• Abstract: The terms of the US-China trade war change often, but the tariff escalations have inflicted documented economic damage on both countries. Expanding the conflict will only increase the damage and reverberate across the world economy. This Policy Brief uses a computable general equilibrium model of the global economy to analyze three scenarios that could unfold in coming months. The first scenario is the current situation (as of June 2019). Two additional scenarios assume implementation of proposed US tariffs and Chinese responses. The models project the situation after the two countries and the rest of the world adjust across a time horizon of three to five years. For the United States, higher tariffs raise prices and reduce demand for consumers and producers. For China, the tariffs raise the prices of consumer goods but have less direct impact on producers, because the Chinese have exempted some intermediate inputs. US exports and imports decline under all three scenarios. But China can successfully divert its exports away from the United States and escape maximum economic damage.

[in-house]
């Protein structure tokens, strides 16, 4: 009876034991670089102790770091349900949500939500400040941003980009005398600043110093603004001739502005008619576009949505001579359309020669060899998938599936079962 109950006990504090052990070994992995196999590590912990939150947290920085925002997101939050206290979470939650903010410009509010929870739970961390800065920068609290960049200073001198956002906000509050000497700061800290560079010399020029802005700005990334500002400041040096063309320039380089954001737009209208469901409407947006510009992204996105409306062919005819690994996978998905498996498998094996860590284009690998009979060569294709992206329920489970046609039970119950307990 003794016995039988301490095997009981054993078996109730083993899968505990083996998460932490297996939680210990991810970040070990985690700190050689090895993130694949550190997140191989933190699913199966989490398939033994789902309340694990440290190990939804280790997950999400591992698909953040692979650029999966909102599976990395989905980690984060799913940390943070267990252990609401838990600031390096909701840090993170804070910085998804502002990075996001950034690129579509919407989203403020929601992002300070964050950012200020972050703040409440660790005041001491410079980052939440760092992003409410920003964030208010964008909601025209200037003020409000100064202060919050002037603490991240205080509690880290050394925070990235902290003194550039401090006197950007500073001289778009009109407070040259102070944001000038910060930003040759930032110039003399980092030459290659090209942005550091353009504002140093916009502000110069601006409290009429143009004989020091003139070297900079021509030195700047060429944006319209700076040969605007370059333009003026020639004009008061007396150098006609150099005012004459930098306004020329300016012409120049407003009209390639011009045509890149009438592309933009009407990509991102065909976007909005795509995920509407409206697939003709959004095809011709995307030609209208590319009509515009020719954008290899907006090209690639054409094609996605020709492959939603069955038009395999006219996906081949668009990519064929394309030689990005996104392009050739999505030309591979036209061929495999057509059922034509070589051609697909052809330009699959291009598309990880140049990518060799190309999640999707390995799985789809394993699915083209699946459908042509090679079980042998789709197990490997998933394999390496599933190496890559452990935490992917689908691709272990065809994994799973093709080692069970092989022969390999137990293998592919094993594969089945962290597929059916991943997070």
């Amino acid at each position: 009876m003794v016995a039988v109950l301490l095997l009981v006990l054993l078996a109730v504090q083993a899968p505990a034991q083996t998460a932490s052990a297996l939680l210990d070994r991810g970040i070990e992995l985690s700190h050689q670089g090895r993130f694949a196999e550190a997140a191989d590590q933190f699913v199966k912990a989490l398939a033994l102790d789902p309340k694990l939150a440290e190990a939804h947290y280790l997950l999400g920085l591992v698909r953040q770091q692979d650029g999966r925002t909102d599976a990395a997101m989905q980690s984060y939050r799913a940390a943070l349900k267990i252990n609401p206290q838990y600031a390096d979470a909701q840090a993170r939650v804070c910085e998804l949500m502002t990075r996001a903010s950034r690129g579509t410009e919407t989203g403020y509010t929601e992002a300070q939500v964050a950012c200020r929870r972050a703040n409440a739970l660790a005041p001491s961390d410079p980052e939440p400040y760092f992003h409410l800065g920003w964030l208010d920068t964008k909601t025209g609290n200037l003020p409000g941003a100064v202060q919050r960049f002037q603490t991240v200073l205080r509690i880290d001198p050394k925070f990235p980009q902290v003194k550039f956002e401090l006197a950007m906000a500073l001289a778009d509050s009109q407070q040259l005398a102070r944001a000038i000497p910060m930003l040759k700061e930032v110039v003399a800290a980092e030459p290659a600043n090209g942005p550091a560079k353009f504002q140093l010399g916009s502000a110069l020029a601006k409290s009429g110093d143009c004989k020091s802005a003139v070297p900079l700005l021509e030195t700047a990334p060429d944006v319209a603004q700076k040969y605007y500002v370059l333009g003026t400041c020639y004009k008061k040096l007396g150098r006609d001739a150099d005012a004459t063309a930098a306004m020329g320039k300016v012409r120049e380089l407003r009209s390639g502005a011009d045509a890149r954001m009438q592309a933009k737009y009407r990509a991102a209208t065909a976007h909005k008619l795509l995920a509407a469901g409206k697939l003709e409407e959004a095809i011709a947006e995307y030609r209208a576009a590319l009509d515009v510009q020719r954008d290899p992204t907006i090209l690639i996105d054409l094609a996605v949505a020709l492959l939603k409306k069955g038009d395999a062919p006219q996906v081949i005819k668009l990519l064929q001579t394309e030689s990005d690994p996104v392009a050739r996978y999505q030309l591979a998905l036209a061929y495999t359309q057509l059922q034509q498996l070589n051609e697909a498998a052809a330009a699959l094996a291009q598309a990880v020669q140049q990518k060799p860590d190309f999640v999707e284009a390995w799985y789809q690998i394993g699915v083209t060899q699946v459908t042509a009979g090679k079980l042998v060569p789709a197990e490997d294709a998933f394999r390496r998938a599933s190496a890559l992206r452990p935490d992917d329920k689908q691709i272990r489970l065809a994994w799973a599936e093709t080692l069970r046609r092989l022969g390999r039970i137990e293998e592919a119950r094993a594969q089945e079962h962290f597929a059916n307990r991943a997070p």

• Topic: Economics, Global Markets, Finance, Trade Wars, Trade
  • Political Geography: China, Asia, North America, United States of America
  • Author: Jacob Funk Kirkegaard
  • Publication Date: 09-2019
  • Content Type: Policy Brief
  • Institution: Peterson Institute for International Economics